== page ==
NameBrief DescriptionDurationFunder


"Decoding the Neural Code of Human Movements for a New Generation of Man-machine Interfaces"


The generation of a movement is the combination of discrete events (action potentials) generated in the brain, spinal cord, nerves, and muscles. The ensemble of spike trains discharged in the various parts of the neuromuscular system constitutes the neural code for movements. Recording and interpretation of this code provides the means for decoding the motor system.

Under this project, we developed advanced electrode systems for in-vivo electrophysiological recordings from nerves and muscles in humans and new computational methods/models for extracting functionally significant information on human movement from these recordings.

 2011 - 2016   ERC (H2020)


"Advanced Myoelectric Control of Prosthetic Systems"


In spite of decades of research and many capabilities and potentials as well as incremental improvements, advanced human-machine interfaces based on the electromyogram (EMG) still have a significant distance from professional and commercial applications. This is also and particularly true for myoelectric prosthetic devices. Available commercial myoelectric control systems for prostheses can only control one single degree-of-freedom at a time.

Under this project, we developed (1) new signal acquisition methods based on HD-EMG electrodes and silicone based electrodes; and (2) advanced signal processing methods based on neurophysiological modelling and machine learning principles to achieve intuitive, in order to achieve proportional and simultaneous control of two DOF. Furthermore, we developed a novel training system based on performance and psychometric measures.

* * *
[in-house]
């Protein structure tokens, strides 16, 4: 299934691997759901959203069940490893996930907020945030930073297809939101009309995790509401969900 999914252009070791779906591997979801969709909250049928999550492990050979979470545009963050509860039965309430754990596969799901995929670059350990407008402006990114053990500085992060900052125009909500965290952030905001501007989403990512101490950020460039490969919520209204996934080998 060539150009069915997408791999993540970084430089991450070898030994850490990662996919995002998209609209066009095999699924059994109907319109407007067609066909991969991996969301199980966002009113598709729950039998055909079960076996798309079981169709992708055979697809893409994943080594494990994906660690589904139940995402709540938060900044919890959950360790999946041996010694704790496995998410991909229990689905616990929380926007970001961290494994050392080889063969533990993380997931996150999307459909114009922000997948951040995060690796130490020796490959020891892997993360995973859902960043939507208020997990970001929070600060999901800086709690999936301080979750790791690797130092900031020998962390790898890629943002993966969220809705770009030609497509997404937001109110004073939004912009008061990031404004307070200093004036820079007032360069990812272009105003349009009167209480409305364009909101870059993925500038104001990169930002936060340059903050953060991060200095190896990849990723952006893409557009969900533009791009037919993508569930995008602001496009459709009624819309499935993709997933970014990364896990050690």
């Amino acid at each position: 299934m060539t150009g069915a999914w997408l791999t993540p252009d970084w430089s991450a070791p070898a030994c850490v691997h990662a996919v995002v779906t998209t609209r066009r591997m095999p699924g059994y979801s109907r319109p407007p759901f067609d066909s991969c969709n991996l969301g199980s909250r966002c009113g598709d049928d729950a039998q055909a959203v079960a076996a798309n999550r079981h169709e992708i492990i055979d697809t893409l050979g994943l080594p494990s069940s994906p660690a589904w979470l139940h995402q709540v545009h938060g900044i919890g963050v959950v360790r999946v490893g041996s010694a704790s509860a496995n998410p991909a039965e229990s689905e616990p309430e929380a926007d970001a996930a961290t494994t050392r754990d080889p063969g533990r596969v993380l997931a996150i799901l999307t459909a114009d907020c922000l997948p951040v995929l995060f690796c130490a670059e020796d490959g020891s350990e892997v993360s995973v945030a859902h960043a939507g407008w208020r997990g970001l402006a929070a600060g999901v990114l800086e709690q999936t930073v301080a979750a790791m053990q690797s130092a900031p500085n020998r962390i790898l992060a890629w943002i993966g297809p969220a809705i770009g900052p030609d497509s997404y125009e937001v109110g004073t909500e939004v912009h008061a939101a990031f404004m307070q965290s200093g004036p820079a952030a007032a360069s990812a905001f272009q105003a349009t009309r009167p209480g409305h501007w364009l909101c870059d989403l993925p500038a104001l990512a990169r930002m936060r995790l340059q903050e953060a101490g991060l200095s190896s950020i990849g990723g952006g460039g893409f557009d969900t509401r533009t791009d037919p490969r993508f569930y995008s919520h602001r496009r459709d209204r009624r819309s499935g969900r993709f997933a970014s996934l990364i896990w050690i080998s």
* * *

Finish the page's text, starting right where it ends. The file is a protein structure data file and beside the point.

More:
2010 - 2014  ERC (H2020)




Biological signals recorded from the human body can be translated into actions of external devices to create man-machine interaction. Among the possible biosignals for man-machine interaction, muscle signals, i.e. electromyography (EMG), are the only that allow applications in routine clinical use within a commercially reasonable time horizon. However, current commercially viable myoelectric interfaces do not implement sensory-motor integration (decoding intentions and at the same time providing a sensory feedback to the patient), which conversely is the basis of plasticity of the central nervous system.

The aim of MYOSENS in the prosthetic area was to develop clinical systems that allow transmitting information to the prosthetic user on the status of the controlled artificial limb (e.g., on the force exerted), in order to close the control loop. MYOSENS addressed this problem in a systematic way by analysing all parts of the problem, from the definition of the best feedback variables to the way in which these variables could be communicated to the users, and to clinical tests that indicated how feedback was used by patients.

 2012 - 2016  ERC (H2020)
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